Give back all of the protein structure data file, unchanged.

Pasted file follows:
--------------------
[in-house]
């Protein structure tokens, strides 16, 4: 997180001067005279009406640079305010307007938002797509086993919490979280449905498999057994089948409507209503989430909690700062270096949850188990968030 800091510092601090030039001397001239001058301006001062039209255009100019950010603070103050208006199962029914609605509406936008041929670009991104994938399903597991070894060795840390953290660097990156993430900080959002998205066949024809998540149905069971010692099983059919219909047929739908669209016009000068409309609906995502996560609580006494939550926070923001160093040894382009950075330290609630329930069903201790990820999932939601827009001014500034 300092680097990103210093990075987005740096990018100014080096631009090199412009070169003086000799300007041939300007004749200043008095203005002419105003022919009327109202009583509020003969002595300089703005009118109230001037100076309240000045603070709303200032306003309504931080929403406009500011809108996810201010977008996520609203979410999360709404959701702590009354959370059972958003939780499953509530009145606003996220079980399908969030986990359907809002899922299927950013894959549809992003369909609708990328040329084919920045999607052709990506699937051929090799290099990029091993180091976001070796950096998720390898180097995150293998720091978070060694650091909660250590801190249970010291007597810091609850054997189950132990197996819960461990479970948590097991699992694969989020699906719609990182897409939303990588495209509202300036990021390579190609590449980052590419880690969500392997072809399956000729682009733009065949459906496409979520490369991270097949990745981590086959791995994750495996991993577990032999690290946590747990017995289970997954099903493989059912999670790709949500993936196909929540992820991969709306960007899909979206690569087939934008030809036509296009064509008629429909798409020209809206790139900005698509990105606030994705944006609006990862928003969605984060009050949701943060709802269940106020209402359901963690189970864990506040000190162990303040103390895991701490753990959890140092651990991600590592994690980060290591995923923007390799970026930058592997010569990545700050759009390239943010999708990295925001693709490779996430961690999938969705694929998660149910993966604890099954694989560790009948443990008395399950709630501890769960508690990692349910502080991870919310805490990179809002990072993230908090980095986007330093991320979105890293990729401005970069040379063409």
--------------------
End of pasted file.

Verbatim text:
[in-house]
């Protein structure tokens, strides 16, 4: 997180001067005279009406640079305010307007938002797509086993919490979280449905498999057994089948409507209503989430909690700062270096949850188990968030 800091510092601090030039001397001239001058301006001062039209255009100019950010603070103050208006199962029914609605509406936008041929670009991104994938399903597991070894060795840390953290660097990156993430900080959002998205066949024809998540149905069971010692099983059919219909047929739908669209016009000068409309609906995502996560609580006494939550926070923001160093040894382009950075330290609630329930069903201790990820999932939601827009001014500034 300092680097990103210093990075987005740096990018100014080096631009090199412009070169003086000799300007041939300007004749200043008095203005002419105003022919009327109202009583509020003969002595300089703005009118109230001037100076309240000045603070709303200032306003309504931080929403406009500011809108996810201010977008996520609203979410999360709404959701702590009354959370059972958003939780499953509530009145606003996220079980399908969030986990359907809002899922299927950013894959549809992003369909609708990328040329084919920045999607052709990506699937051929090799290099990029091993180091976001070796950096998720390898180097995150293998720091978070060694650091909660250590801190249970010291007597810091609850054997189950132990197996819960461990479970948590097991699992694969989020699906719609990182897409939303990588495209509202300036990021390579190609590449980052590419880690969500392997072809399956000729682009733009065949459906496409979520490369991270097949990745981590086959791995994750495996991993577990032999690290946590747990017995289970997954099903493989059912999670790709949500993936196909929540992820991969709306960007899909979206690569087939934008030809036509296009064509008629429909798409020209809206790139900005698509990105606030994705944006609006990862928003969605984060009050949701943060709802269940106020209402359901963690189970864990506040000190162990303040103390895991701490753990959890140092651990991600590592994690980060290591995923923007390799970026930058592997010569990545700050759009390239943010999708990295925001693709490779996430961690999938969705694929998660149910993966604890099954694989560790009948443990008395399950709630501890769960508690990692349910502080991870919310805490990179809002990072993230908090980095986007330093991320979105890293990729401005970069040379063409």